Obama’s best hope: Di­vide and con­quer

The Washington Times Weekly - - Editorials -

The New York 26th Con­gres­sional District race is an im­por­tant cau­tion­ary tale for Repub­li­cans. Party di­vi­sions helped throw a nor­mally safe seat to the Democrats, and you can be sure the White House is tak­ing notes.

Demo­crat Kathy Hochul won a plu­ral­ity vic­tory for the usu­ally safe Repub­li­can seat with 47 per­cent of the vote. Repub­li­can Jane Cor­win, the pre­sump­tive fa­vorite, gar­nered 43 per­cent, and Obama-sup­porter-turned-Tea-Party-can­di­date Jack Davis played the spoiler, tak­ing 9 per­cent. Had unity pre­vailed, the GOP could have eked out a win. Con­ser­va­tives who aban­doned Mrs. Cor­win for Mr. Davis should re­mem­ber the words of Pres­i­dent Lyn­don B. John­son: “Show me a good loser, and I’ll show you a loser.”

The race was rem­i­nis­cent of the dis­as­trous split in New York’s 23rd Con­gres­sional District in Novem­ber 2009, though in that case it was the “party reg- ular” who up­set the cart. State Assem­bly­woman Dier­dre Scoz­zafava, who was se­lected to run for the seat, was roundly re­jected by most Repub­li­cans in fa­vor of Con­ser­va­tive Party can­di­date Doug Hoff­man. Ms. Scoz­zafava’s poll num­bers were so dis­mal she ul­ti­mately with­drew from the race but spite­fully threw her sup­port to Demo­crat Bill Owens, who won with just 48 per­cent of the vote.

The divi­sion dy­namic can hurt Democrats as well. In May 2010, Repub­li­can Charles Djou took Hawaii’s his­tor­i­cally Demo­cratic 1st Con­gres­sional District with a mere 39.4 per­cent of the vote, hav­ing faced two Demo­cratic can­di­dates deeply di­vided on ide­o­log­i­cal and per­sonal grounds. How­ever, the ten­dency to split is cur­rently stronger on the right be­cause the Repub­li­can big tent is larger and more di­verse, mod­er­ate Democrats be­ing nearly ex­tinct.

The 2010 Repub­li­can midterm con­gres­sional tsunami didn’t suf­fer from the same de­gree of divi­sion be­cause of the num­ber of races in­volved. It had some­thing for ev­ery­one — main­line Repub­li­cans, Tea Par­ty­ers and non­par­ti­san mod­er­ates who sim­ply had seen enough from the dis­as­trous Pelosi Congress. There were suf­fi­ciently var­ied can­di­dates to en­er­gize all seg­ments of the party, and enough wins to take over the House, some­thing unimag­in­able in early 2009.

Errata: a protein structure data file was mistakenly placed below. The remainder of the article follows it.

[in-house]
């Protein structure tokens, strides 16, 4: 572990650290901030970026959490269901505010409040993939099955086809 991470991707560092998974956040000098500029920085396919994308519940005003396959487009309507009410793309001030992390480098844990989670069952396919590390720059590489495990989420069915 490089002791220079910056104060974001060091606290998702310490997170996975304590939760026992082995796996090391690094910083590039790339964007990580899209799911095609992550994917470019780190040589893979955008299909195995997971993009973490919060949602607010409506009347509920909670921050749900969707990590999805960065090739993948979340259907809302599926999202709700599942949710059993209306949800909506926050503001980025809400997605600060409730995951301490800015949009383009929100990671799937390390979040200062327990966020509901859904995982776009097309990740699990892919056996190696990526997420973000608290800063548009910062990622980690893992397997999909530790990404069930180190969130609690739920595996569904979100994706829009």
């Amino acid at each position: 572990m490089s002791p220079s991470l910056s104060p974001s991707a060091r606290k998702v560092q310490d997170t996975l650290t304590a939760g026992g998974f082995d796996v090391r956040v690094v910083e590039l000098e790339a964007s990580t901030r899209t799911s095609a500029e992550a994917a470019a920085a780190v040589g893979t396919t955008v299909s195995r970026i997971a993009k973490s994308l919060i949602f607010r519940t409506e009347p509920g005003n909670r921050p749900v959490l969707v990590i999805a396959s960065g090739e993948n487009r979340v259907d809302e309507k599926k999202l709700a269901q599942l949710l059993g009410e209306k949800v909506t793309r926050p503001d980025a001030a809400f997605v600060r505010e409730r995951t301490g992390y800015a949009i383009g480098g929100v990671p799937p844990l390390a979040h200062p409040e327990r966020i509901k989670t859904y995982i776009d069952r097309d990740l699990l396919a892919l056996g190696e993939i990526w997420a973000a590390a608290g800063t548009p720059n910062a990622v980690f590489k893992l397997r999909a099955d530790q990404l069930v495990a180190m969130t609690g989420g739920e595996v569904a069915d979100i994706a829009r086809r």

NY-26 should be a wake-up call to Repub­li­cans go­ing into the 2012 elec­tion sea­son at both the con­gres­sional and pres­i­den­tial level.

At this point, it’s un­clear which Repub­li­can can­di­dates for pres­i­dent will be able to unite the party’s var­i­ous tribes, but it’s cer­tain that the eas­i­est way for Pres­i­dent Obama to win re-elec­tion is to di­vide the op­po­si­tion.

Dis­unity played a key role in de­ter­min­ing the elec­toral for­tunes of the three men who pre­ceded him in the White House.

In 1992, Bill Clin­ton un­seated Presi- dent Ge­orge H.W. Bush with just 43 per­cent of the vote, aided by Ross Perot’s protest can­di­dacy. Had Vice Pres­i­dent Al Gore re­ceived only a frac­tion of the more than 97,000 votes Green Party can­di­date Ralph Nader gar­nered in Florida in 2000, he would have won a re­count­proof vic­tory in the state, and thus the pres­i­dency.

The Repub­li­can field is large and ex­pand­ing and will re­main so un­til the win­now­ing process be­gins early next year. Then party mem­bers will be­gin to make that se­ries of pri­mary-sea­son com­pro­mises in which to­day’s bit­ter op­po­nent be­comes to­mor­row’s can­di­date of choice.

Democrats will go out of their way to high­light cleav­ages on the right, hop­ing to en­cour­age some form of for­mal split that will hand Mr. Obama a sec­ond term.

In the end, it will come down to whether — to para­phrase Ben­jamin Franklin — the GOP’s fac­tions would rather hang to­gether or hang sep­a­rately.

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